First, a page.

As a clinical psychologist, I’m interested in how groups of people (referred to here as the system) work with and around a client, and what this tells us about the service user’s personal experience and relationships. As clinicians, or allied professionals, we can get pulled into different dynamics. One of these dynamics, or processes, is called splitting.
Splitting, What’s That?
Splitting is a defence mechanism; it’s a way of managing the negative parts of ourselves (or the bits we don’t like). It involves managing incompatible feelings such as good – bad, love – hate, by keeping them separate, rather than integrating them.
When someone has developed as a relatively well functioning child, young person, or adult, they are able to accept and explore their different emotions and perspectives, and any tensions these may present. They are able to acknowledge the different parts of their personality without the need to split them off and project them (place them) in other people. As Briggs (2012) points out, this requires the capacity to know who we are and accept the different parts of ourself.
The easiest way to think about splitting is how we, at times, split off our unfavourable characteristics and place these feelings or thoughts in other people. These include negative feelings such as hateful impulses or feeling bad. By disowning them and locating them in others, the feeling becomes tolerable as it becomes associated with someone else. For some, it’s even enjoyable to see these flaws in others (it makes them feel good to think they don’t have them).
What Does Splitting Look Like?
I’ve seen splitting take place amongst staff groups, and I dare say, have been entwined in the process myself. Such a dynamic in groups of people usually represents the internal splitting that has taken place within the client. This is re-enacted or played out within the staff group who are trying to hold the person’s psychological distress. Splitting can occur without us noticing and will lead to division and tensions in working relationships, much like the tension and conflict the client is holding about themselves.
An example of splitting in staff groups can be reflected in good old professionals meetings, the ones where everyone involved get together. Here, there can be the feeling that a professional (or a group of professionals) aren’t doing their job properly or don’t understand what is needed by others. This reflects the good – bad professional split, where one set of professionals are unable to take ownership of their own lack of understanding or limitations.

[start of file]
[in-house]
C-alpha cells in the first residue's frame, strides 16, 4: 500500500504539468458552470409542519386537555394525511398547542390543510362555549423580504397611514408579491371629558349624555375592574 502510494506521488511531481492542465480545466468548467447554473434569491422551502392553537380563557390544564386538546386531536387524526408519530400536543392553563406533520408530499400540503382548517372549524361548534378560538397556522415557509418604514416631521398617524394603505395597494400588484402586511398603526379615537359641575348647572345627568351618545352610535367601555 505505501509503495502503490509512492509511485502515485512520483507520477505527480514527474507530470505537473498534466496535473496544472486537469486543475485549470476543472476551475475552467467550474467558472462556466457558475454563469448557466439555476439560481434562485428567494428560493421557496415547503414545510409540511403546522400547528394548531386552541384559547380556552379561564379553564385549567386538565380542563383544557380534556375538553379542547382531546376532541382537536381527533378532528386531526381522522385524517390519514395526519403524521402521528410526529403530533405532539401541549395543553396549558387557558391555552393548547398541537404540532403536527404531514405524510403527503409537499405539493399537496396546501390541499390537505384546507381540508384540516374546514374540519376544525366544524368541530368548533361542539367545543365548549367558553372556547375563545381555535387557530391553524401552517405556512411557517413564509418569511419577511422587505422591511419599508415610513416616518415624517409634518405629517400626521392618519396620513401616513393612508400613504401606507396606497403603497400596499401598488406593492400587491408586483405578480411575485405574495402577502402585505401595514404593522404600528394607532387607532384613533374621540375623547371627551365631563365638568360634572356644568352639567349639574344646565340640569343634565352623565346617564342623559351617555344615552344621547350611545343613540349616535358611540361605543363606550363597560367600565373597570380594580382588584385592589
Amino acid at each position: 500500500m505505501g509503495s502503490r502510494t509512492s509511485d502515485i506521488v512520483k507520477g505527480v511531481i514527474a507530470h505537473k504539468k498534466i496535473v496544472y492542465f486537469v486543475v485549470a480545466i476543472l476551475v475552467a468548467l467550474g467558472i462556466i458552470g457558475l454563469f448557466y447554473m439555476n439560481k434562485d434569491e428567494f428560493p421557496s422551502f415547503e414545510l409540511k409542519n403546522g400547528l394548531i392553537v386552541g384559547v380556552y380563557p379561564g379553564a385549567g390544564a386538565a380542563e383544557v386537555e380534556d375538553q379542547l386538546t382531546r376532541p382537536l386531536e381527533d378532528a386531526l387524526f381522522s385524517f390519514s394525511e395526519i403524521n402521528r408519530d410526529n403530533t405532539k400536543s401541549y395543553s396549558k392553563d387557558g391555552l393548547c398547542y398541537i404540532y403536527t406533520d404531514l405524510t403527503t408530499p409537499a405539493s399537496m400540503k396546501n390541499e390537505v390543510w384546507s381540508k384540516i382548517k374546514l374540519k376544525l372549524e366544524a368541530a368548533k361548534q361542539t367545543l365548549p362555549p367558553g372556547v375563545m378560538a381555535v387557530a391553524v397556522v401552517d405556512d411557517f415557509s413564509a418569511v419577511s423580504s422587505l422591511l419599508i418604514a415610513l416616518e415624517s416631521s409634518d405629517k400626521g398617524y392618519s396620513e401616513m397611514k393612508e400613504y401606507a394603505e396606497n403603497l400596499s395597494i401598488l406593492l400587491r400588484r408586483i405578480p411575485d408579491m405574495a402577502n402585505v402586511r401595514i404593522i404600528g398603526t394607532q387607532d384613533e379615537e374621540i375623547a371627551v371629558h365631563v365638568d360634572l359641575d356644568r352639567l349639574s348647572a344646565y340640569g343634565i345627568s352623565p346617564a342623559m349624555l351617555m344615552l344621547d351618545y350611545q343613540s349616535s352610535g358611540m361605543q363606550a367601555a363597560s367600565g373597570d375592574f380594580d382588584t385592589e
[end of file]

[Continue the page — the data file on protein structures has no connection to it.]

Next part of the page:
To give another example, think of being part of a difficult meeting where the parent is very negative about the care offered by a professional, and this was conveyed in front of others highlighting supposed flaws and shortcomings. Or basically, telling all the other people in the room that one clinician is either no good at their job, or is completely wrong in what they are saying. At the same time, other professionals are seen as competent and understanding. Basically, they can do no wrong. There is no acknowledgement or recognition that we all have strengths and weaknesses.
In these situations, it’s important to hold onto these feelings. They tell a story, and working with children and families, it can reflect something about the child’s parenting or relationship experience. Splitting can replicate relationship patterns and dynamics, with the threat being about people coming together. It’s also important not to take such experiences as a personal attack, although they can feel very personal and condescending. Instead, try and hold on the experience and use it in your understanding of what might be going on.
With good practice comes open communication. We should be able to come together and share our thoughts and perspectives in order to form a comprehensive understanding of the mental health concerns presented. The service user should always be included in this and have involvement. Their voice is the most important. Sometimes this integration is easier said than done. People can get split into different roles like good and bad, helpful and useless, brilliant/knowledgable and incompetent. A dichotomy can develop within the system, which ultimately proves unhelpful for the service user.
For someone who finds it threatening for people, or their emotions, to come together, there is a need to remain curious about this. I think there is a need to name what is happening and genuinely wonder with those involved why it can’t happen. If it does happen, it needs to be made as safe as possible for the service user because it’s a threatening and frightening prospect, and one which is likely to be sabotaged. It’s unknown territory – there are reasons why things have had to remain fragmented.
It’s important to say too that this isn’t being consciously done. People aren’t going around thinking about locating unfavourable emotions in others. It’s a way of coping, particularly in those whose emotional development may have been compromised. Don’t get me wrong, we all do it to some extent. We all project our feelings at times.
Splitting reflects a lack of integration within a person’s sense of self, where the good and bad have yet to come together to make a whole (we all have positives and negatives, right?). It emphasises a fragmented sense of self where there is a lack of acceptance, but considerable shame or guilt, associated with feeling certain things. The therapeutic relationship can be a great tool in helping these parts come together to make a whole. As with all these things, it takes time, and many dynamics will be re-enacted within the therapeutic relationship.
But that, in part, is what it’s for.
Briggs, A., (2012) Waiting To Be Found: Papers on Children in Care (Tavistock Clinic Series). Karnac Books.